Bed-Stuy Flower Shop Blooms into Second Opening

pix 2 ribbon cutting
Left to Right – Tahirah Moore; Landlord Joey Bawabeth

It’s hard to believe that a flower shop would prosper during such hard economic times, but Brooklyn Blooms, a floral boutique in Bedford-Stuyvesant, celebrated the opening of its second location at 1113 Fulton Street, last Friday, February 19.

The ribbon-cutting was hosted by the Bed-Stuy Gateway Business Improvement District (BID), with Community Board 3 Chair Richard Flateau, Assemblywoman Stefani Zinerman (D-Bedford-Stuyvesant and Crown Heights) and Candidate for City Council District 36 Tahirah Moore in attendance.

The small, festive affair was topped off with a special citation from Borough President Eric Adams to owner and Floral Architect LaParis Phillips. 

“Bedford Stuyvesant has a rich tradition of entrepreneurship and small business ownership,” said Zinerman. “It’s an honor stand here with LaParis Philips, [and] Angel Melendez, who owns and has operated Flower Works for over 25 years. This demonstrates that black businesses have longevity and have the ability to survive and strive.” 

Floral arrangement done by Brooklyn Blooms. Contributed Photo.

Phillips is a 29-year-old, Black, female entrepreneur and was excited to be recognized for her accomplishments and commitment to investing back into the community.  Phillips is originally from St Louis, Missouri, and moved to New York City after graduating from Stephens College with a degree in Fashion Marketing & Management. 

“This is so surreal to me and certainly a dream come true,” said Phillips. “I walked by this location for years and dreamed of having my shop located here, and now it is.”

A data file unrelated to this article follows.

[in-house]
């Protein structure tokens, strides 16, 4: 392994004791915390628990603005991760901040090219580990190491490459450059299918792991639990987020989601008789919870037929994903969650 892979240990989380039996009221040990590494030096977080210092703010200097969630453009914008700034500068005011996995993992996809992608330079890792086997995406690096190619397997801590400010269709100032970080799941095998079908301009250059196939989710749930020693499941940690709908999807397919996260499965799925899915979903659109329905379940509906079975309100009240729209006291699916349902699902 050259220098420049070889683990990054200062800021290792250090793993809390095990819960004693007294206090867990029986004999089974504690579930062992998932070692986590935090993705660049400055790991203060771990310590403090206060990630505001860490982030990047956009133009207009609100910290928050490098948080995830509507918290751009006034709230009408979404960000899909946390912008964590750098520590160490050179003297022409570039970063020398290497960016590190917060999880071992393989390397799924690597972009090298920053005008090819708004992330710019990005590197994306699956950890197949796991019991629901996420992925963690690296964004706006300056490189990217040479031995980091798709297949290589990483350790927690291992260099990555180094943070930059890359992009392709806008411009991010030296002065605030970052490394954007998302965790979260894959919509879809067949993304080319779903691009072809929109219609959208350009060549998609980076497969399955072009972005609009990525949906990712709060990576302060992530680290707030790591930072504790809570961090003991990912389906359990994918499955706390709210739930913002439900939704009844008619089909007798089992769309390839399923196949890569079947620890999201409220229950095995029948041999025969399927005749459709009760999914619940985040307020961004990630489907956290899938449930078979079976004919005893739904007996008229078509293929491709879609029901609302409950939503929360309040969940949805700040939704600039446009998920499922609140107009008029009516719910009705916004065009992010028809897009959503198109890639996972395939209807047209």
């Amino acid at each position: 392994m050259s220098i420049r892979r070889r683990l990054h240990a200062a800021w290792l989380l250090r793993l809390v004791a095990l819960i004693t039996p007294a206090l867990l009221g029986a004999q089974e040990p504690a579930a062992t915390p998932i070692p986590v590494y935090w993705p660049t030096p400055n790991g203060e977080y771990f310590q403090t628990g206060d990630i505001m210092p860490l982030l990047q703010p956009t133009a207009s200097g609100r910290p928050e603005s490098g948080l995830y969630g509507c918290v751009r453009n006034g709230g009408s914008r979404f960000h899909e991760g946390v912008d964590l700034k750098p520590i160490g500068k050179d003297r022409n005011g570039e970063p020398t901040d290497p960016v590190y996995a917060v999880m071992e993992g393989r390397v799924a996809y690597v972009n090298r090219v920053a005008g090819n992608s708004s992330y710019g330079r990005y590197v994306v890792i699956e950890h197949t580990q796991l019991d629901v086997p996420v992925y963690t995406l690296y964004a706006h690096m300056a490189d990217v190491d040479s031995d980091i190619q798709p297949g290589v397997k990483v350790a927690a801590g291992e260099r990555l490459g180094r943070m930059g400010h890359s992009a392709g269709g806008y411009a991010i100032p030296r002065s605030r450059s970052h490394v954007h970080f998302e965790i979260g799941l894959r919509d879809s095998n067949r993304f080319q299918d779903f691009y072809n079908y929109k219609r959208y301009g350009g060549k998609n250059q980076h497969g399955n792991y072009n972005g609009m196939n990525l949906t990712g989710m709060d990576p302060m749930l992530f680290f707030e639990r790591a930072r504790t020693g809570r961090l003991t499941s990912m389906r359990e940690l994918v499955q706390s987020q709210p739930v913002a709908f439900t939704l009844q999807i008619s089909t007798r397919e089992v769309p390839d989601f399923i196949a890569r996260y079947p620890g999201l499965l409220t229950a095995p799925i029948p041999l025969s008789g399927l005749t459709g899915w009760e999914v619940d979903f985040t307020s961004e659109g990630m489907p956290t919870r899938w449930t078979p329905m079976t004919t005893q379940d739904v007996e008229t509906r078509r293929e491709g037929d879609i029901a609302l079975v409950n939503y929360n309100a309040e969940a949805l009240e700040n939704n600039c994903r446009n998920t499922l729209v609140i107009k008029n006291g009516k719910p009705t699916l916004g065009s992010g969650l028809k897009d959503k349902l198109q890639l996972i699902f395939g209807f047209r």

She opened her first boutique on 433 Nostrand Avenue in 2017. Brooklyn Blooms draws inspiration from fashion, nature and art while using flowers as the medium. It mixes textures, colors, and silhouettes into arranging flowers. The brand works to “tailor” floral arrangements for every customer, even down to the vessel the flowers are in. 

“When you go into the shop it’s green, and then it blossoms into all these other colors. So it’s like a plant. When you walk in, there’s stems and roots, and pink and red and yellow,” said Moore as she described Phillips’ shop.

Moore said that she is in full support of new businesses opening, and has been working with the Bed-Stuy Gateway BID since last winter to bolster small businesses throughout the pandemic. 

“She’s providing services and really using her shop to bring joy and warmth and love into people’s lives, so it was an honor for me to be able to stand with her and cut the ribbon and show support for small businesses in the district,” said Moore. “And you know I wear a pink flower in my hair all the time. There’s power in the flower.”